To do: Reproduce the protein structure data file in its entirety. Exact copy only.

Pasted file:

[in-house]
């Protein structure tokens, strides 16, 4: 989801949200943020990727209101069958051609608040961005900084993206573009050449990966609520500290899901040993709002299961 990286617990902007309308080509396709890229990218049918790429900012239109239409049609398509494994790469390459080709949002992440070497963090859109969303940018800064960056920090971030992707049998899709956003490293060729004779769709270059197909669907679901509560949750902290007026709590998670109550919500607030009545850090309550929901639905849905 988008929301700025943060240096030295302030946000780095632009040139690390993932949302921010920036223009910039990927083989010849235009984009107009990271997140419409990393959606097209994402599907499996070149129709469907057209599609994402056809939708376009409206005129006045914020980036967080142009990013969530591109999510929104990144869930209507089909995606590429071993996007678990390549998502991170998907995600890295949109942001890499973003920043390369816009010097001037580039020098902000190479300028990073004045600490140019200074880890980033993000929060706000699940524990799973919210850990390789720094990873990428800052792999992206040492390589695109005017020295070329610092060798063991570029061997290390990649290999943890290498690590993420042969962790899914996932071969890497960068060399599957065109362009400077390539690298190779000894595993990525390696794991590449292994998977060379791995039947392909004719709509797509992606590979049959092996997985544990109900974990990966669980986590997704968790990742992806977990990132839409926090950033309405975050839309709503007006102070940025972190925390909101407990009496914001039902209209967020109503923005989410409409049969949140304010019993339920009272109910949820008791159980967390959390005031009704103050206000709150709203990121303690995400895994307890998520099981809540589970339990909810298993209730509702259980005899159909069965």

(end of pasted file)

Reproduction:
[in-house]
């Protein structure tokens, strides 16, 4: 989801949200943020990727209101069958051609608040961005900084993206573009050449990966609520500290899901040993709002299961 990286617990902007309308080509396709890229990218049918790429900012239109239409049609398509494994790469390459080709949002992440070497963090859109969303940018800064960056920090971030992707049998899709956003490293060729004779769709270059197909669907679901509560949750902290007026709590998670109550919500607030009545850090309550929901639905849905 988008929301700025943060240096030295302030946000780095632009040139690390993932949302921010920036223009910039990927083989010849235009984009107009990271997140419409990393959606097209994402599907499996070149129709469907057209599609994402056809939708376009409206005129006045914020980036967080142009990013969530591109999510929104990144869930209507089909995606590429071993996007678990390549998502991170998907995600890295949109942001890499973003920043390369816009010097001037580039020098902000190479300028990073004045600490140019200074880890980033993000929060706000699940524990799973919210850990390789720094990873990428800052792999992206040492390589695109005017020295070329610092060798063991570029061997290390990649290999943890290498690590993420042969962790899914996932071969890497960068060399599957065109362009400077390539690298190779000894595993990525390696794991590449292994998977060379791995039947392909004719709509797509992606590979049959092996997985544990109900974990990966669980986590997704968790990742992806977990990132839409926090950033309405975050839309709503007006102070940025972190925390909101407990009496914001039902209209967020109503923005989410409409049969949140304010019993339920009272109910949820008791159980967390959390005031009704103050206000709150709203990121303690995400895994307890998520099981809540589970339990909810298993209730509702259980005899159909069965």